Machine Learning on STEM-EDS Analysis for Improved Phase Quantification

Abstract number
1128
Event
European Microscopy Congress 2020
DOI
10.22443/rms.emc2020.1128
Corresponding Email
[email protected]
Session
PST.4 - Spectroscopies in Electron, X-ray and Ion Microscopy
Authors
Ms. Hui Chen (1), Dr. Farhang Nabiei (2), Dr. James Badro (3), Dr. Duncan TL Alexander (1), Dr. Prof. Cecile Hebert (1)
Affiliations
1. École polytechnique fédérale de Lausanne
2. University of Cambridge
3. Institut de Physique du Globe
Keywords

Energy-dispersive X-ray spectroscopy (EDS), Machine Learning, Phase Quantification

Abstract text

Energy-dispersive X-ray spectroscopy (EDS) is now considered as a routine measurement tool in laboratories or research institutes with analytical electron microscopy equipment, given the advances in electron-optics, and the development of detectors. However, the precision and accuracy of its chemical quantification remain inferior to those of other composition analysis techniques, such as inductively coupled plasma mass spectrometry (ICP-MS) [1] and secondary-ion mass spectrometry (SIMS) [2]. Biased quantification for minor and trace elements in EDS can happen. Another problem we can meet is the high sensitivity of certain samples to electron beam illumination, which limits the spectral signal to noise ratio that can be obtained and limits the possibility of revealing a sample’s volumetric phase distribution using tomographic techniques. At the same time, machine learning has made its presence in various fields and is making an impact in an impressively positive way [3]. Here we look to address the challenge of quantifying overlapped phases doped with trace elements by analyzing 2D STEM-EDS spectrum imaging (SI) data aided by several machine learning algorithms.

 

The specimens investigated are beam sensitive mineral assemblages resembling the Earth’s deep mantle [4]. They were synthesized from a pyrolite glass doped with Nd, Sm, Hf, Lu, and U (0.3 wt.% for each) under high-temperature (2000–3500 K) and high-pressure conditions (46–88 GPa) in a diamond anvil cell. The mineral assemblages always contain two phases, ferropericlase (Fp, MgO with a minor amount of Fe) and bridgmanite (Brg, MgSiO3 with minor amounts of Fe, Al, Ca and trace amounts of rare earth elements (REEs)). Ca-rich perovskite (Ca-Pv, CaSiO3) only shows at higher pressure cases and is the major host for REEs. It is noted that Si is absent in Fp while Mg is absent in Ca-Pv. 

 

Figure 1(a) is a HAADF image of the 71 GPa sample. Three phases can be identified in the STEM-EDS SI data set: Fp, Brg, and Ca-Pv. All three phases are partly overlapping in the imaged projection, with Brg being the matrix phase. An algorithm called non-negative matrix factorization (NMF) [5] with non-negativity constraint decomposed the acquired STEM-EDS data into 3 components; the resultant loading spectra and score images are shown in Figure 1(b)–(e). NMF#0, NMF#1, NMF#2 correspond Brg, Fp and Ca-Pv, respectively, as indicated by their loading spectra. Though the loading spectra of these components do not completely coincide with the true spectra of the physical phases, owing to a lack of necessary physical constraints in the data decomposition, they reveal a clearer spatial phase distribution between Fp, Brg and Ca-Pv than traditional elemental maps.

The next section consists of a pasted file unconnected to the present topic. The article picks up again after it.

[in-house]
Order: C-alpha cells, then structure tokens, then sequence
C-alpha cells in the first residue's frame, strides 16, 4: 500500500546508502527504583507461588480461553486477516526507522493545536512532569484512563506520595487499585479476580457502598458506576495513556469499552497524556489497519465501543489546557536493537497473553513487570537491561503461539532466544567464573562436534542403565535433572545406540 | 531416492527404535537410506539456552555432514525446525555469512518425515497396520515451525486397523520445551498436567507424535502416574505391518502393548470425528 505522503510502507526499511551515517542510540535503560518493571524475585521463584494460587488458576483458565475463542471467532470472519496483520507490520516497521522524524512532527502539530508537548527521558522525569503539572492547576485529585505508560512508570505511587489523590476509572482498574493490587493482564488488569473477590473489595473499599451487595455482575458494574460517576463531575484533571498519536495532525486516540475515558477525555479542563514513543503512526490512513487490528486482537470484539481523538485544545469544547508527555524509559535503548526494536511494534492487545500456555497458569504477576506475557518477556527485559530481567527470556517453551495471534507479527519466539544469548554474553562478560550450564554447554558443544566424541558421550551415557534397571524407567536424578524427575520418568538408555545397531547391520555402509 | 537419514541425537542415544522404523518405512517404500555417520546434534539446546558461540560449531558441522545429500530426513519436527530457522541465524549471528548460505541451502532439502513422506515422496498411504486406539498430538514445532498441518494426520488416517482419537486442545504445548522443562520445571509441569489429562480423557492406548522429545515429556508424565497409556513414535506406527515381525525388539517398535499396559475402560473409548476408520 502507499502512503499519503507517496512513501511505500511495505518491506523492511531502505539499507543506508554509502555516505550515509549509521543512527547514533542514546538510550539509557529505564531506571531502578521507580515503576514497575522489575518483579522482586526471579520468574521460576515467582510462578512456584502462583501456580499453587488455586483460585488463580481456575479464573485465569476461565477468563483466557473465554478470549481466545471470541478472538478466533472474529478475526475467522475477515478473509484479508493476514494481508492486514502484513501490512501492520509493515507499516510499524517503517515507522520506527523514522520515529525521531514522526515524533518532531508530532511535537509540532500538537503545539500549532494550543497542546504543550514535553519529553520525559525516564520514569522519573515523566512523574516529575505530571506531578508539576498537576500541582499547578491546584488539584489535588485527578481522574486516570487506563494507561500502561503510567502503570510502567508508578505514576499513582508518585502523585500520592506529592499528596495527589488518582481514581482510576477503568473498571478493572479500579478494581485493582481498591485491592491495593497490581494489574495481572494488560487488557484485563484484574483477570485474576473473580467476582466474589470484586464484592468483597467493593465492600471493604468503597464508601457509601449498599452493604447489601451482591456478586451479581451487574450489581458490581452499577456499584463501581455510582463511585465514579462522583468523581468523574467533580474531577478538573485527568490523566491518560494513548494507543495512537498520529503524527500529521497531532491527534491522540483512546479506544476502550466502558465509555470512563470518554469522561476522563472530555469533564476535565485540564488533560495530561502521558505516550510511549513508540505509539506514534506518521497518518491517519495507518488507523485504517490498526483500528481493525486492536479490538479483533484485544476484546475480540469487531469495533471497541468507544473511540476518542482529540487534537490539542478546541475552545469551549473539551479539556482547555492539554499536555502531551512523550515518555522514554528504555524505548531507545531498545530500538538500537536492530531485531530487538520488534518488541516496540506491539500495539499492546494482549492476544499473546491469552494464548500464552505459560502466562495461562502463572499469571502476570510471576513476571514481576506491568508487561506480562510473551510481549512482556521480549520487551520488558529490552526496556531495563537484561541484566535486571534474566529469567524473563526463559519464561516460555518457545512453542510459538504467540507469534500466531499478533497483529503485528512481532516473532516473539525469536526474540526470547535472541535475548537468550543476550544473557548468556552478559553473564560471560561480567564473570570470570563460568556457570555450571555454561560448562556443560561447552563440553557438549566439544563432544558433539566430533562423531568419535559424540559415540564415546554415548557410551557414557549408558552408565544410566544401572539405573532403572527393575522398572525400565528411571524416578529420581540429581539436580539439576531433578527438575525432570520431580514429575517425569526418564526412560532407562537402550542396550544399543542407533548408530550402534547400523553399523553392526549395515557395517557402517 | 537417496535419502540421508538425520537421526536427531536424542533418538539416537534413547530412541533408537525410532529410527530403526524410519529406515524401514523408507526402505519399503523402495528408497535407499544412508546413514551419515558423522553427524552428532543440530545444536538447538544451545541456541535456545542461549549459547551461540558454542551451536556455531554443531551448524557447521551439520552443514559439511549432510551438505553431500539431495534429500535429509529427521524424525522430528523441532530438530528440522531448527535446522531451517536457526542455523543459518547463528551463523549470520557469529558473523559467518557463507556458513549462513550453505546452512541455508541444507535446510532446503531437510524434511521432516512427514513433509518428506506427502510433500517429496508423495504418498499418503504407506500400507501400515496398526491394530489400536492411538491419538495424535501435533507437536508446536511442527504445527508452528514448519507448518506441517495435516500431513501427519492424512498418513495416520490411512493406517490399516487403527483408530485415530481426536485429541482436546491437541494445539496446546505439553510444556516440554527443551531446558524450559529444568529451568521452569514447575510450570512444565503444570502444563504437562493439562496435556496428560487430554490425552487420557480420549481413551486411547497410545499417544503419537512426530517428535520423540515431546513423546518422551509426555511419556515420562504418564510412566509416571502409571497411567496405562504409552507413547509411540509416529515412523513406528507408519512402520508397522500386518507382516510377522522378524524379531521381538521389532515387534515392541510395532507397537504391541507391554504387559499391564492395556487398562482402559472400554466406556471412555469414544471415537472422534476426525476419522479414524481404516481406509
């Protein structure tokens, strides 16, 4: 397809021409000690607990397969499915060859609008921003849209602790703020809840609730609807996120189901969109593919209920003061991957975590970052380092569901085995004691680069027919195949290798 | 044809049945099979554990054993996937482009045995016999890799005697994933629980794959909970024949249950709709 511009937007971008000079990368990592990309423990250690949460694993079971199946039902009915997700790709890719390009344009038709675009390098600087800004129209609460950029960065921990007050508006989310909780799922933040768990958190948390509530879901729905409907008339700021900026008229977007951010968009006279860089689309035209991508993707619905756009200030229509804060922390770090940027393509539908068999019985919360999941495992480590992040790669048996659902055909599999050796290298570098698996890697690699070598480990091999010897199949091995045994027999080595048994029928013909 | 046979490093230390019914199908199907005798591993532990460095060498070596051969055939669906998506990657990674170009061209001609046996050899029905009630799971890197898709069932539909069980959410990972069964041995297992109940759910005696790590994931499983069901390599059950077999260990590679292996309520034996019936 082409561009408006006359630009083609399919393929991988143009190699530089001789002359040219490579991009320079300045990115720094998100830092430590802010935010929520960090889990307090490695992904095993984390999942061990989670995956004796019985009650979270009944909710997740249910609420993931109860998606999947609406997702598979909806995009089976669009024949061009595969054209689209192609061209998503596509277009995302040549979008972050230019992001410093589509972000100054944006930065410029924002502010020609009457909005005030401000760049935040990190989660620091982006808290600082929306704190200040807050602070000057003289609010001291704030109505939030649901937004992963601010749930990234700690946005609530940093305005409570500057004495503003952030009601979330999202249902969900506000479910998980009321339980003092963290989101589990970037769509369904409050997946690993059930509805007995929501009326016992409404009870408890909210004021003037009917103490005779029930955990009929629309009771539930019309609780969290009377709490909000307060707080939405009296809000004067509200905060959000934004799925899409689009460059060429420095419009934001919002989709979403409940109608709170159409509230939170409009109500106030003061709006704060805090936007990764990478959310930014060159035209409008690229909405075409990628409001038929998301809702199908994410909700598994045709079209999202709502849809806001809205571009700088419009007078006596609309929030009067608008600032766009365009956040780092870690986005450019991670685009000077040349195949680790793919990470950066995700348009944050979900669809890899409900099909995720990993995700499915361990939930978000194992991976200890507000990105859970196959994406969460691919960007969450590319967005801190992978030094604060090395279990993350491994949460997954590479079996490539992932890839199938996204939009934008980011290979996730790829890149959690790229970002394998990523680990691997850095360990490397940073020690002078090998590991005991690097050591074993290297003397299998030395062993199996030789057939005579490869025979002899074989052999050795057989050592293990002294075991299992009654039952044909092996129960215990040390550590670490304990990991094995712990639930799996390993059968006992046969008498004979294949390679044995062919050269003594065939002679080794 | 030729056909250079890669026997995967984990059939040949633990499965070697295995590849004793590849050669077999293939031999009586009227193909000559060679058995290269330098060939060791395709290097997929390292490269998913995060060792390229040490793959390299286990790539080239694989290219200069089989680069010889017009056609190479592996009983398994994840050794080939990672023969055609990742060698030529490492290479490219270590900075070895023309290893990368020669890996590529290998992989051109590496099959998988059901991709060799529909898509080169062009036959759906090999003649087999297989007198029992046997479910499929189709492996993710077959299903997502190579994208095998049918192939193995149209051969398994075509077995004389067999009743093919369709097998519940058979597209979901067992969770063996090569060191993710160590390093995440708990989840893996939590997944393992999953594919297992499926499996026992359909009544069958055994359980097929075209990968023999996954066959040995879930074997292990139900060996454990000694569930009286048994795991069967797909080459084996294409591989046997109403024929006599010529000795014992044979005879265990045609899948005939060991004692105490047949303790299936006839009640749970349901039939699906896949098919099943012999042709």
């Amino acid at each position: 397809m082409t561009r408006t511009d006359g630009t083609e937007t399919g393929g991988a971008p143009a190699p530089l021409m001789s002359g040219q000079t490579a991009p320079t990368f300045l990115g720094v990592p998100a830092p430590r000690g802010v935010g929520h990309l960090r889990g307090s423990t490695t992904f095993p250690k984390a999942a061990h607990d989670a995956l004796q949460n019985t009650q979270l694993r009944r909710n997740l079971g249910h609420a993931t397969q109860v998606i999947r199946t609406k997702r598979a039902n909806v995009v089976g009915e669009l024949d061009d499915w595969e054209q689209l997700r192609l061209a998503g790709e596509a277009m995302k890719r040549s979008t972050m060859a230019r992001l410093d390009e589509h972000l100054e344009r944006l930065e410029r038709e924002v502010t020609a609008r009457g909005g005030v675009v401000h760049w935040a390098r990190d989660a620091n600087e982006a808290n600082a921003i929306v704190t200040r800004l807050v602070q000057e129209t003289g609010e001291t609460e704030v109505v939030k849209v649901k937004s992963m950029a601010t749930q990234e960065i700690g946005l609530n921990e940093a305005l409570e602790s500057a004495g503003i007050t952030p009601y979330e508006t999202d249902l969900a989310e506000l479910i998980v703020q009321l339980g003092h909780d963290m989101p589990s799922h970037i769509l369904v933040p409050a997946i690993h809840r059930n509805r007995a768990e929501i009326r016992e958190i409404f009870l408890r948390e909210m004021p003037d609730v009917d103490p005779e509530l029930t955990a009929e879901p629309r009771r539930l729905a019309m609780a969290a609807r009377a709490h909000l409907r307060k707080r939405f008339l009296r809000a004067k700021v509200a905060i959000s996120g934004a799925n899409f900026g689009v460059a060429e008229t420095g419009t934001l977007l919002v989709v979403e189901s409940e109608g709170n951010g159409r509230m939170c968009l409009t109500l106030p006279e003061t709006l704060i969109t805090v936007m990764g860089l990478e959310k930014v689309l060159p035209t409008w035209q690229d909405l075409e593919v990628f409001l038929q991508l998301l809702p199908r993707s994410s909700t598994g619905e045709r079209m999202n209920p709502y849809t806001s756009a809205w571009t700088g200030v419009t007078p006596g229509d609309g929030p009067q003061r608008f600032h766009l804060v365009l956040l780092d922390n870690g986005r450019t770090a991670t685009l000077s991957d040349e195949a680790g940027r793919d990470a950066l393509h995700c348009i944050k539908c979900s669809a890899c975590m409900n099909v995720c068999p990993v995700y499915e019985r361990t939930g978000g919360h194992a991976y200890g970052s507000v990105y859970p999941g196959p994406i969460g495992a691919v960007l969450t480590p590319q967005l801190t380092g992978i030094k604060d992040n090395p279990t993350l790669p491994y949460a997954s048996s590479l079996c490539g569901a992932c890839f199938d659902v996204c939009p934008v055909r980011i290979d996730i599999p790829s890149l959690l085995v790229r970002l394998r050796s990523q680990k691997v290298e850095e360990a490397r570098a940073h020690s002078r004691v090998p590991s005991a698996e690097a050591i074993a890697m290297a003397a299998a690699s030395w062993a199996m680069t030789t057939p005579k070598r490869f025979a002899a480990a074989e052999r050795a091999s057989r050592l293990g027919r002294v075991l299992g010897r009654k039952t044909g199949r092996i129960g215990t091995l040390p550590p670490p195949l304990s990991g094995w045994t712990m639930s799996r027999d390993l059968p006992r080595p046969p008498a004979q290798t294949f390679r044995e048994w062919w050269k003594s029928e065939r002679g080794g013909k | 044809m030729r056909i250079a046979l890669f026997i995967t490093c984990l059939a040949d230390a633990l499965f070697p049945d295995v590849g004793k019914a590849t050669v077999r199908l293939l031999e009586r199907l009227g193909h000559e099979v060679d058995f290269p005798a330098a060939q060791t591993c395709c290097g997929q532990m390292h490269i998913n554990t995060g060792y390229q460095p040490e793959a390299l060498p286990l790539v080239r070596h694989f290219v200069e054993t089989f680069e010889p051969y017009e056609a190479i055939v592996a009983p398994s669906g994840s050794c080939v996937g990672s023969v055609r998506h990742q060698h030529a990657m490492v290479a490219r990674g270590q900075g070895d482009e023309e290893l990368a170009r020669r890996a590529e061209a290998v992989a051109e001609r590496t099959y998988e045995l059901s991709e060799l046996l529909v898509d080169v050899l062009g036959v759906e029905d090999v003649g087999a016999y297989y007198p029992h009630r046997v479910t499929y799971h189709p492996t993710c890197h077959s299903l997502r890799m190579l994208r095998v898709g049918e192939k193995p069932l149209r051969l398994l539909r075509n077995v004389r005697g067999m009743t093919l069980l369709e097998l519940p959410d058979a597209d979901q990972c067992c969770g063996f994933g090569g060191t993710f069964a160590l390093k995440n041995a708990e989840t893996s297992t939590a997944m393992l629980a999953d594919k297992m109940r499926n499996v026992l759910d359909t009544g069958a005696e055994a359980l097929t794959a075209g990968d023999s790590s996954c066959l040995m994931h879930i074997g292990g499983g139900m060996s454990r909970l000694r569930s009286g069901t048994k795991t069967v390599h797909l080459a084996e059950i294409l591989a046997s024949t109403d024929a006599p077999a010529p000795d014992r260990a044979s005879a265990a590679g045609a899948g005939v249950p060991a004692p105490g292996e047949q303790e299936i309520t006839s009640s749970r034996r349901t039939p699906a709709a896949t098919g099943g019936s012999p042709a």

Figure 1.  (a) HAADF image of the 71 GPa sample; (b)-(d) representative score images and (e) loading spectra from its NMF decomposition; (f) the segmented pure Brg map; (g) spectral comparison between the segmented pure Brg area and a confined Brg area.


By adding the score images of NMF#1 and NMF#2, it is possible to identify and segment the SI spatial region that corresponds to pure Brg. A trainable Weka using fastRandomForest classifier [6] combined with a global smoothness tuning [7] aid in this process, thereby generating the pure Brg map shown in Figure 1(f). Figure 1(g) compares the Nd La and Sm La EDS signals integrated over this segmented pure Brg area compared to that from a confined region of Brg, as indicated by the green rectangle in Figure 1(a). The full Brg area signal integration clearly gives a much-improved signal to noise ratio for these trace elements. This protocol also applies to the quantification of Fp and Ca-Pv grains, but with some modification because of the overlapping between these two kinds of grains. Figure 2(a) and 2(b) are binary images for labeling Fp and Ca-Pv grains, made from NMF#1 and NMF#2. The intersection of Fp, Ca-Pv, and Brg will be the same as the intersection of Figure 2(a) and 2(b), which should be avoided during the quantification of Fp or Ca-Pv. By eliminating the phase intersections, segmented Fp-Brg mixtures and Ca-Pv-Brg mixtures are demonstrated in Figure 2(c) and 2(d). Finally, by subtracting the Brg contribution from these mixtures, the pure spectra of Fp and Ca-Pv grains are shown in Figure 2(e). Therefore, we have demonstrated that the NMF-aided phase segmentation is an effective method for segmenting spectra from overlapping phases for improved quantification, when applied appropriately. It can further be extrapolated to the data processing of other spectroscopic techniques, such as EELS.


Figure 2.  (a) and (b) binary masks for labeling Fp and Ca-Pv grains; (c) Fp-Brg mixtures; (d) Ca-Pv-Brg mixtures; (e) pure Fp spectrum and pure Ca-Pv spectrum. 



References

[1] D Pröfrock et al, Applied Spectroscopy 66 (2012), p. 843–868.

[2] J Badro et al, Earth and Planetary Science Letters 262 (2007), p. 543–551.

[3] J Schmidt et al, npj Computational Materials 5 (2019), no. 83.

[4] AE. Ringwood, Composition and Petrology of the Earth’s Mantle, MacGraw-Hill. 618 (1975).

[5] F de la Pena et al, Microscopy and Microanalysis, 23 (2017), p. 214–215.

[6] https://imagej.net/Trainable_Weka_Segmentation

[7] https://imagej.net/Graph_Cut